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Trump Hits Iran with Sanctions; Sanders Student Loan Debt Plan; O'Rourke Pitches War Tax; Joe Sestak is Interviewed about His Presidential Run; Rep. Ro Khanna (D-CA) is Interviewed about Immigration Raids. Aired 1-1:30p ET

Aired June 24, 2019 - 13:00   ET


[13:00:00] MICHAEL BENDER, WHITE HOUSE REPORTER, "THE WALL STREET JOURNAL": Trouble last week. The -- I think that is a powerful contrast to Trump and it -- when -- that could be powerful for him. But the question is going to be whether or not Democrats want to see that fighter instead of a bridge builder.

JOHN KING, CNN ANCHOR: All right, more debate highlights throughout the week.

See you tomorrow.

Brianna Keilar starts "RIGHT NOW."

BRIANNA KEILAR, CNN ANCHOR: I'm Brianna Keilar, live from CNN's Washington headquarters.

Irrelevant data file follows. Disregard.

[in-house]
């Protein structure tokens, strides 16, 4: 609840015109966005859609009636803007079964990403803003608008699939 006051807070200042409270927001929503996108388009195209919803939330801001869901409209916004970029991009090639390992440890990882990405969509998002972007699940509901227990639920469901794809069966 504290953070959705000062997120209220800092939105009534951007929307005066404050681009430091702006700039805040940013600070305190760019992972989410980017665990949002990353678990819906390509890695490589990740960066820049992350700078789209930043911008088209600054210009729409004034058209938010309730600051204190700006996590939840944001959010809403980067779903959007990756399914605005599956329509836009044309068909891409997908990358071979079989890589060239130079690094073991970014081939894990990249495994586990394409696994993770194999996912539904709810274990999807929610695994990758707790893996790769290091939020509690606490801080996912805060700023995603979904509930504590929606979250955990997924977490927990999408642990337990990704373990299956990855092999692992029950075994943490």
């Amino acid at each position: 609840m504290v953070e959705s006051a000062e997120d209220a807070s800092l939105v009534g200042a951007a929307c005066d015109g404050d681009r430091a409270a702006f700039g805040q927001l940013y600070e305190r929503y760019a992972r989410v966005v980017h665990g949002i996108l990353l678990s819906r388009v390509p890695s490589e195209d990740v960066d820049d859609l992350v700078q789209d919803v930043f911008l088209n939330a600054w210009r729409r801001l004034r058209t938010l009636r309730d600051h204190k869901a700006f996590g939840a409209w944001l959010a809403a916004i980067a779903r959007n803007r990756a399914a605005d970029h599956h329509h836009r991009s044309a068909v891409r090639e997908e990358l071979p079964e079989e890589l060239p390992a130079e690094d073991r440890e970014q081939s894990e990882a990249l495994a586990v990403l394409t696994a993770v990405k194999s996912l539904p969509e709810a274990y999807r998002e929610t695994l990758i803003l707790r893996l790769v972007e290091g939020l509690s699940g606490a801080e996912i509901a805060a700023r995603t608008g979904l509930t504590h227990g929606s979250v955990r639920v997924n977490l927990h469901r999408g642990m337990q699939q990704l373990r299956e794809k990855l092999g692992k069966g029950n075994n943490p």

Underway right now, it's a pivotal week for the 2020 candidates. The first debate, new plans, new obstacles, and a new contender joining the race will be live with us this hour.

And disturbing accusations from an author against President Trump. She says he pushed her against a wall and sexually assaulted her in the '90s.

Plus, deal or deport? As migrant children suffer inside U.S. border facilities, the president starts a countdown on the face of thousands of families.

But first, the dispute between the U.S. and Iran just got personal. President Trump signed an executive order imposing hard hitting sanctions, as he put it, on Iran and its supreme leader, Ayatollah Ali Khamenei.